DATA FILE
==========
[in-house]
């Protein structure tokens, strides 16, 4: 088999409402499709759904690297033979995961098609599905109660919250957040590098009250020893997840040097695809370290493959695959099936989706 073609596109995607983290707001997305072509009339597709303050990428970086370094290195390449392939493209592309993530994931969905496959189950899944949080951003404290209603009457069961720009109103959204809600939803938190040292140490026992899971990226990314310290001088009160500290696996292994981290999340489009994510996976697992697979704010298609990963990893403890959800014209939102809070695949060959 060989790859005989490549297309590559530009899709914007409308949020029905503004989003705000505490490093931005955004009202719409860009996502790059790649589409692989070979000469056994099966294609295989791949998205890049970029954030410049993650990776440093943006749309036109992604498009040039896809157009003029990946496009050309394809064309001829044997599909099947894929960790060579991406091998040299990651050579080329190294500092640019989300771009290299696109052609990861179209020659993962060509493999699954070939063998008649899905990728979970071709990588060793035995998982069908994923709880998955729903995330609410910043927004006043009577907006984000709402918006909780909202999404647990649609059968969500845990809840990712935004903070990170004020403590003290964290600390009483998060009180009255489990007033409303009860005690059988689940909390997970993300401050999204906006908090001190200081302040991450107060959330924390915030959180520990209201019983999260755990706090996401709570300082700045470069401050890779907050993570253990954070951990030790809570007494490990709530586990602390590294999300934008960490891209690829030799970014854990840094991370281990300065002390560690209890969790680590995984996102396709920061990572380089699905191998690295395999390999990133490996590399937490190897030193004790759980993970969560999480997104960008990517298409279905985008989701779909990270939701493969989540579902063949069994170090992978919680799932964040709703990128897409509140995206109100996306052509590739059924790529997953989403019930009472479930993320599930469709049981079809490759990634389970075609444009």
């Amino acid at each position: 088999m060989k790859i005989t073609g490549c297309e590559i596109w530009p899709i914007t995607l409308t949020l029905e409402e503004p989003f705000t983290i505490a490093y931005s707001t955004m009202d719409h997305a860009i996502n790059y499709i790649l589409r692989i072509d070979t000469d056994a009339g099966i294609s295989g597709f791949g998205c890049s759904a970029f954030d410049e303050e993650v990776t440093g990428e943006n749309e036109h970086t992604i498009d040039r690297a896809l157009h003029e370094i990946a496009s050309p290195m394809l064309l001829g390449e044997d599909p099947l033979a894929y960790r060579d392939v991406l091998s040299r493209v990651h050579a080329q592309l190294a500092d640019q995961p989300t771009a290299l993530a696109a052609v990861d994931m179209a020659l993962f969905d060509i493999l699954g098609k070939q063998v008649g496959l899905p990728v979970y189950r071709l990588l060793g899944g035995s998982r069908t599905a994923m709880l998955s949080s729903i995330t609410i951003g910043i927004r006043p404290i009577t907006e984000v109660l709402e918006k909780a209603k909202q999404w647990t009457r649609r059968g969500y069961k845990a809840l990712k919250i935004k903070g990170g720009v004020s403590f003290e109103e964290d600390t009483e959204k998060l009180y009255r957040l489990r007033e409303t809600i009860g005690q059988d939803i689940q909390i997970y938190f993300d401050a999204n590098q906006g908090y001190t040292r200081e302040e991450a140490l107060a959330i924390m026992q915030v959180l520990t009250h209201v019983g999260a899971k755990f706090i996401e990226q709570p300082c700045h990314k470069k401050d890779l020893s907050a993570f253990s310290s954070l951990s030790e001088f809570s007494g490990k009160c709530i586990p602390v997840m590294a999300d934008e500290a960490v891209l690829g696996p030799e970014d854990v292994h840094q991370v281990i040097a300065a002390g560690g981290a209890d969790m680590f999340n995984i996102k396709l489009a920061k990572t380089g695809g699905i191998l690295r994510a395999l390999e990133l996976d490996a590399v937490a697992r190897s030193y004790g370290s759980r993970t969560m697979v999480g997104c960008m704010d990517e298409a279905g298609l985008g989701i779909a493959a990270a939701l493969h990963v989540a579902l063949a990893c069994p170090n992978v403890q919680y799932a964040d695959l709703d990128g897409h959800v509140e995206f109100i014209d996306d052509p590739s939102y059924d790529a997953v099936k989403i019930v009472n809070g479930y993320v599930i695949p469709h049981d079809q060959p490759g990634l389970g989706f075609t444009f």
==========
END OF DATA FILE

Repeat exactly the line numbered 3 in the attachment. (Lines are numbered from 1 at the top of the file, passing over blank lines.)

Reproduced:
């Amino acid at each position: 088999m060989k790859i005989t073609g490549c297309e590559i596109w530009p899709i914007t995607l409308t949020l029905e409402e503004p989003f705000t983290i505490a490093y931005s707001t955004m009202d719409h997305a860009i996502n790059y499709i790649l589409r692989i072509d070979t000469d056994a009339g099966i294609s295989g597709f791949g998205c890049s759904a970029f954030d410049e303050e993650v990776t440093g990428e943006n749309e036109h970086t992604i498009d040039r690297a896809l157009h003029e370094i990946a496009s050309p290195m394809l064309l001829g390449e044997d599909p099947l033979a894929y960790r060579d392939v991406l091998s040299r493209v990651h050579a080329q592309l190294a500092d640019q995961p989300t771009a290299l993530a696109a052609v990861d994931m179209a020659l993962f969905d060509i493999l699954g098609k070939q063998v008649g496959l899905p990728v979970y189950r071709l990588l060793g899944g035995s998982r069908t599905a994923m709880l998955s949080s729903i995330t609410i951003g910043i927004r006043p404290i009577t907006e984000v109660l709402e918006k909780a209603k909202q999404w647990t009457r649609r059968g969500y069961k845990a809840l990712k919250i935004k903070g990170g720009v004020s403590f003290e109103e964290d600390t009483e959204k998060l009180y009255r957040l489990r007033e409303t809600i009860g005690q059988d939803i689940q909390i997970y938190f993300d401050a999204n590098q906006g908090y001190t040292r200081e302040e991450a140490l107060a959330i924390m026992q915030v959180l520990t009250h209201v019983g999260a899971k755990f706090i996401e990226q709570p300082c700045h990314k470069k401050d890779l020893s907050a993570f253990s310290s954070l951990s030790e001088f809570s007494g490990k009160c709530i586990p602390v997840m590294a999300d934008e500290a960490v891209l690829g696996p030799e970014d854990v292994h840094q991370v281990i040097a300065a002390g560690g981290a209890d969790m680590f999340n995984i996102k396709l489009a920061k990572t380089g695809g699905i191998l690295r994510a395999l390999e990133l996976d490996a590399v937490a697992r190897s030193y004790g370290s759980r993970t969560m697979v999480g997104c960008m704010d990517e298409a279905g298609l985008g989701i779909a493959a990270a939701l493969h990963v989540a579902l063949a990893c069994p170090n992978v403890q919680y799932a964040d695959l709703d990128g897409h959800v509140e995206f109100i014209d996306d052509p590739s939102y059924d790529a997953v099936k989403i019930v009472n809070g479930y993320v599930i695949p469709h049981d079809q060959p490759g990634l389970g989706f075609t444009f």